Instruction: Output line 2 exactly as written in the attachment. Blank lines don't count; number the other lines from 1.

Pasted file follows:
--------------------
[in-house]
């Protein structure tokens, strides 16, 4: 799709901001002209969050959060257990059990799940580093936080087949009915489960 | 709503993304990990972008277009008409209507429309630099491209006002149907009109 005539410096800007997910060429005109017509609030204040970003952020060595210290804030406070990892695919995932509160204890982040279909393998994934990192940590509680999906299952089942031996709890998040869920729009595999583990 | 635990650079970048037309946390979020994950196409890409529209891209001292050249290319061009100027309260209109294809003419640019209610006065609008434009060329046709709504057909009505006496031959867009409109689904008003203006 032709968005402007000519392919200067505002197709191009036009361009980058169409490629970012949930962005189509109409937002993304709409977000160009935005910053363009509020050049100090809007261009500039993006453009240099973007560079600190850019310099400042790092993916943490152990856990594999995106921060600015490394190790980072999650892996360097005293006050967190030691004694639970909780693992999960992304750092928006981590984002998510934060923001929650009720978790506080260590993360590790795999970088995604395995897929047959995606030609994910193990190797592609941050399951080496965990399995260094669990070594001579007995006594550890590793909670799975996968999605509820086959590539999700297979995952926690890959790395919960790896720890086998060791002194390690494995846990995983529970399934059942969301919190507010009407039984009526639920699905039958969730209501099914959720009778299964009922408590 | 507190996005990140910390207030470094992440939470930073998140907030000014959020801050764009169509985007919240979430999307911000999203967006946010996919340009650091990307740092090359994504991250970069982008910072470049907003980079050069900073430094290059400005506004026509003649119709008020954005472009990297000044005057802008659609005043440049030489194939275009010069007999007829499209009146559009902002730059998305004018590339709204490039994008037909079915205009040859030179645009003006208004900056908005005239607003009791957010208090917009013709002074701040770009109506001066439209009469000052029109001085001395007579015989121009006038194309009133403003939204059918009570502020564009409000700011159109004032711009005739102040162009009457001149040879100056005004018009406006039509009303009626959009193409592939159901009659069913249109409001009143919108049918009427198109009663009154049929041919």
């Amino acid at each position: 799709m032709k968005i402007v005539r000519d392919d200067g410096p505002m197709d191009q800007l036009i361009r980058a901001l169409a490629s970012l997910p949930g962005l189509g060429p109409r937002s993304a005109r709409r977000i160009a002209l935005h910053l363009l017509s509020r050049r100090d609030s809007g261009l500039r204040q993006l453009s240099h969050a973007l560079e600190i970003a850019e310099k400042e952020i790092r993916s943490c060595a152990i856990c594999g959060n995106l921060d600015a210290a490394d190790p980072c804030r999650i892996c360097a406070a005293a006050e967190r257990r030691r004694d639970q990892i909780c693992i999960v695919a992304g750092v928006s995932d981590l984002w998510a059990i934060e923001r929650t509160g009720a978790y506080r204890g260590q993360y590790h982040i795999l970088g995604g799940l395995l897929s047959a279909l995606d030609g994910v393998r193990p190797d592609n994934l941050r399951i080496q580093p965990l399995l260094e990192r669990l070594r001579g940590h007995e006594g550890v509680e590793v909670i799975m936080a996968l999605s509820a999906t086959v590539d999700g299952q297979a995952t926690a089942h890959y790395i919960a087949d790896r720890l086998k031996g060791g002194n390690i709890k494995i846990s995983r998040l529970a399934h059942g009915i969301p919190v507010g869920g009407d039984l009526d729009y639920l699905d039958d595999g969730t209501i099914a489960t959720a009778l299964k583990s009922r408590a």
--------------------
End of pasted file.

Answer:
């Protein structure tokens, strides 16, 4: 799709901001002209969050959060257990059990799940580093936080087949009915489960 | 709503993304990990972008277009008409209507429309630099491209006002149907009109 005539410096800007997910060429005109017509609030204040970003952020060595210290804030406070990892695919995932509160204890982040279909393998994934990192940590509680999906299952089942031996709890998040869920729009595999583990 | 635990650079970048037309946390979020994950196409890409529209891209001292050249290319061009100027309260209109294809003419640019209610006065609008434009060329046709709504057909009505006496031959867009409109689904008003203006 032709968005402007000519392919200067505002197709191009036009361009980058169409490629970012949930962005189509109409937002993304709409977000160009935005910053363009509020050049100090809007261009500039993006453009240099973007560079600190850019310099400042790092993916943490152990856990594999995106921060600015490394190790980072999650892996360097005293006050967190030691004694639970909780693992999960992304750092928006981590984002998510934060923001929650009720978790506080260590993360590790795999970088995604395995897929047959995606030609994910193990190797592609941050399951080496965990399995260094669990070594001579007995006594550890590793909670799975996968999605509820086959590539999700297979995952926690890959790395919960790896720890086998060791002194390690494995846990995983529970399934059942969301919190507010009407039984009526639920699905039958969730209501099914959720009778299964009922408590 | 507190996005990140910390207030470094992440939470930073998140907030000014959020801050764009169509985007919240979430999307911000999203967006946010996919340009650091990307740092090359994504991250970069982008910072470049907003980079050069900073430094290059400005506004026509003649119709008020954005472009990297000044005057802008659609005043440049030489194939275009010069007999007829499209009146559009902002730059998305004018590339709204490039994008037909079915205009040859030179645009003006208004900056908005005239607003009791957010208090917009013709002074701040770009109506001066439209009469000052029109001085001395007579015989121009006038194309009133403003939204059918009570502020564009409000700011159109004032711009005739102040162009009457001149040879100056005004018009406006039509009303009626959009193409592939159901009659069913249109409001009143919108049918009427198109009663009154049929041919």